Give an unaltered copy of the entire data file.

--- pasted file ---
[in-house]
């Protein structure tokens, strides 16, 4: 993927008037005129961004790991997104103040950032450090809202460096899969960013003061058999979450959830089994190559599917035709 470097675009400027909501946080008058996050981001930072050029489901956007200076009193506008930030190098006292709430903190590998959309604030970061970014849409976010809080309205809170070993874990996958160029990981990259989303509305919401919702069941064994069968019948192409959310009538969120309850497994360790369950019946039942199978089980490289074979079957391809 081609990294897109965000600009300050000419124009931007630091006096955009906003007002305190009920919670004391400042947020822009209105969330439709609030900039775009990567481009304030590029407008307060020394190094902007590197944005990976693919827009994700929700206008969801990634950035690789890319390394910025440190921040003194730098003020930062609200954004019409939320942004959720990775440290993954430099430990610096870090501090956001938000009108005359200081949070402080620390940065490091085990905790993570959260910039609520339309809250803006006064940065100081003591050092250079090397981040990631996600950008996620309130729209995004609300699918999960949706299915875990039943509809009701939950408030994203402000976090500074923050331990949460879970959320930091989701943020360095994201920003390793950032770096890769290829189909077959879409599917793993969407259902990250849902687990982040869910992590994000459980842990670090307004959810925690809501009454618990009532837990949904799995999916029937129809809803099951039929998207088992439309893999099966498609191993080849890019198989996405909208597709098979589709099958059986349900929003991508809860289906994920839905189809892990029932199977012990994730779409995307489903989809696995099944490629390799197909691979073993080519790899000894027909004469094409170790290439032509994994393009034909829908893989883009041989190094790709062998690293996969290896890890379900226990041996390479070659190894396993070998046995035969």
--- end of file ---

[in-house]
């Protein structure tokens, strides 16, 4: 993927008037005129961004790991997104103040950032450090809202460096899969960013003061058999979450959830089994190559599917035709 470097675009400027909501946080008058996050981001930072050029489901956007200076009193506008930030190098006292709430903190590998959309604030970061970014849409976010809080309205809170070993874990996958160029990981990259989303509305919401919702069941064994069968019948192409959310009538969120309850497994360790369950019946039942199978089980490289074979079957391809 081609990294897109965000600009300050000419124009931007630091006096955009906003007002305190009920919670004391400042947020822009209105969330439709609030900039775009990567481009304030590029407008307060020394190094902007590197944005990976693919827009994700929700206008969801990634950035690789890319390394910025440190921040003194730098003020930062609200954004019409939320942004959720990775440290993954430099430990610096870090501090956001938000009108005359200081949070402080620390940065490091085990905790993570959260910039609520339309809250803006006064940065100081003591050092250079090397981040990631996600950008996620309130729209995004609300699918999960949706299915875990039943509809009701939950408030994203402000976090500074923050331990949460879970959320930091989701943020360095994201920003390793950032770096890769290829189909077959879409599917793993969407259902990250849902687990982040869910992590994000459980842990670090307004959810925690809501009454618990009532837990949904799995999916029937129809809803099951039929998207088992439309893999099966498609191993080849890019198989996405909208597709098979589709099958059986349900929003991508809860289906994920839905189809892990029932199977012990994730779409995307489903989809696995099944490629390799197909691979073993080519790899000894027909004469094409170790290439032509994994393009034909829908893989883009041989190094790709062998690293996969290896890890379900226990041996390479070659190894396993070998046995035969």